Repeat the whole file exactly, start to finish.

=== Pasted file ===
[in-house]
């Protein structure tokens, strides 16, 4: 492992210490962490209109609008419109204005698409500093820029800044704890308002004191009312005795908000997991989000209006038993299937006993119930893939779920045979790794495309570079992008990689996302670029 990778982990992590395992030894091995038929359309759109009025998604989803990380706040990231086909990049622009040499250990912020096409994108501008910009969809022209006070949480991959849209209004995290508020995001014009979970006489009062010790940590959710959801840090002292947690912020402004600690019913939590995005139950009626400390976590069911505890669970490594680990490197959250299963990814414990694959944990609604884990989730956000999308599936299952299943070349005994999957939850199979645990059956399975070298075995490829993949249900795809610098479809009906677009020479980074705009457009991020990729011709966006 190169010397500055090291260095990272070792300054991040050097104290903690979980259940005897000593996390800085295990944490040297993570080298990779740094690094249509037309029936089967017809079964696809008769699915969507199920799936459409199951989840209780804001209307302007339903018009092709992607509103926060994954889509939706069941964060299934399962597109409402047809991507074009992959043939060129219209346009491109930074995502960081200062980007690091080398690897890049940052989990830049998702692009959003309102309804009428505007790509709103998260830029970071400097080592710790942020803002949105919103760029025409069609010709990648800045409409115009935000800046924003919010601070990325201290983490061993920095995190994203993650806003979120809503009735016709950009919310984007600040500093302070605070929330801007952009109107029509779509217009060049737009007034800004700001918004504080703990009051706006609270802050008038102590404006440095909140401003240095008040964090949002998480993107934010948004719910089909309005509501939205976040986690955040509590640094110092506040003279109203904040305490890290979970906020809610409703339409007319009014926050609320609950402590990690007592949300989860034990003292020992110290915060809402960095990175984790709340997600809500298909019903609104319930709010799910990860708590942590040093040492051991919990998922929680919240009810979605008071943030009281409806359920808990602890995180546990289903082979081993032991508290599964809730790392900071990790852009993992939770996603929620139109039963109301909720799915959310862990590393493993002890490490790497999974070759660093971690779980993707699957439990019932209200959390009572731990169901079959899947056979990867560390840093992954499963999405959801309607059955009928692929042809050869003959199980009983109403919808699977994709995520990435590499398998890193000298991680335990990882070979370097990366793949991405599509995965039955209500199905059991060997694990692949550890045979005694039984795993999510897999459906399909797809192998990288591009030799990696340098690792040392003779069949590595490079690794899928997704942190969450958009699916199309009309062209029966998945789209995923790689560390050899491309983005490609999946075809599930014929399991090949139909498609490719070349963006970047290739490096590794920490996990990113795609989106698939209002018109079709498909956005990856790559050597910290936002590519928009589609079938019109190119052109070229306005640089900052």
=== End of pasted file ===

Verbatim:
[in-house]
């Protein structure tokens, strides 16, 4: 492992210490962490209109609008419109204005698409500093820029800044704890308002004191009312005795908000997991989000209006038993299937006993119930893939779920045979790794495309570079992008990689996302670029 990778982990992590395992030894091995038929359309759109009025998604989803990380706040990231086909990049622009040499250990912020096409994108501008910009969809022209006070949480991959849209209004995290508020995001014009979970006489009062010790940590959710959801840090002292947690912020402004600690019913939590995005139950009626400390976590069911505890669970490594680990490197959250299963990814414990694959944990609604884990989730956000999308599936299952299943070349005994999957939850199979645990059956399975070298075995490829993949249900795809610098479809009906677009020479980074705009457009991020990729011709966006 190169010397500055090291260095990272070792300054991040050097104290903690979980259940005897000593996390800085295990944490040297993570080298990779740094690094249509037309029936089967017809079964696809008769699915969507199920799936459409199951989840209780804001209307302007339903018009092709992607509103926060994954889509939706069941964060299934399962597109409402047809991507074009992959043939060129219209346009491109930074995502960081200062980007690091080398690897890049940052989990830049998702692009959003309102309804009428505007790509709103998260830029970071400097080592710790942020803002949105919103760029025409069609010709990648800045409409115009935000800046924003919010601070990325201290983490061993920095995190994203993650806003979120809503009735016709950009919310984007600040500093302070605070929330801007952009109107029509779509217009060049737009007034800004700001918004504080703990009051706006609270802050008038102590404006440095909140401003240095008040964090949002998480993107934010948004719910089909309005509501939205976040986690955040509590640094110092506040003279109203904040305490890290979970906020809610409703339409007319009014926050609320609950402590990690007592949300989860034990003292020992110290915060809402960095990175984790709340997600809500298909019903609104319930709010799910990860708590942590040093040492051991919990998922929680919240009810979605008071943030009281409806359920808990602890995180546990289903082979081993032991508290599964809730790392900071990790852009993992939770996603929620139109039963109301909720799915959310862990590393493993002890490490790497999974070759660093971690779980993707699957439990019932209200959390009572731990169901079959899947056979990867560390840093992954499963999405959801309607059955009928692929042809050869003959199980009983109403919808699977994709995520990435590499398998890193000298991680335990990882070979370097990366793949991405599509995965039955209500199905059991060997694990692949550890045979005694039984795993999510897999459906399909797809192998990288591009030799990696340098690792040392003779069949590595490079690794899928997704942190969450958009699916199309009309062209029966998945789209995923790689560390050899491309983005490609999946075809599930014929399991090949139909498609490719070349963006970047290739490096590794920490996990990113795609989106698939209002018109079709498909956005990856790559050597910290936002590519928009589609079938019109190119052109070229306005640089900052």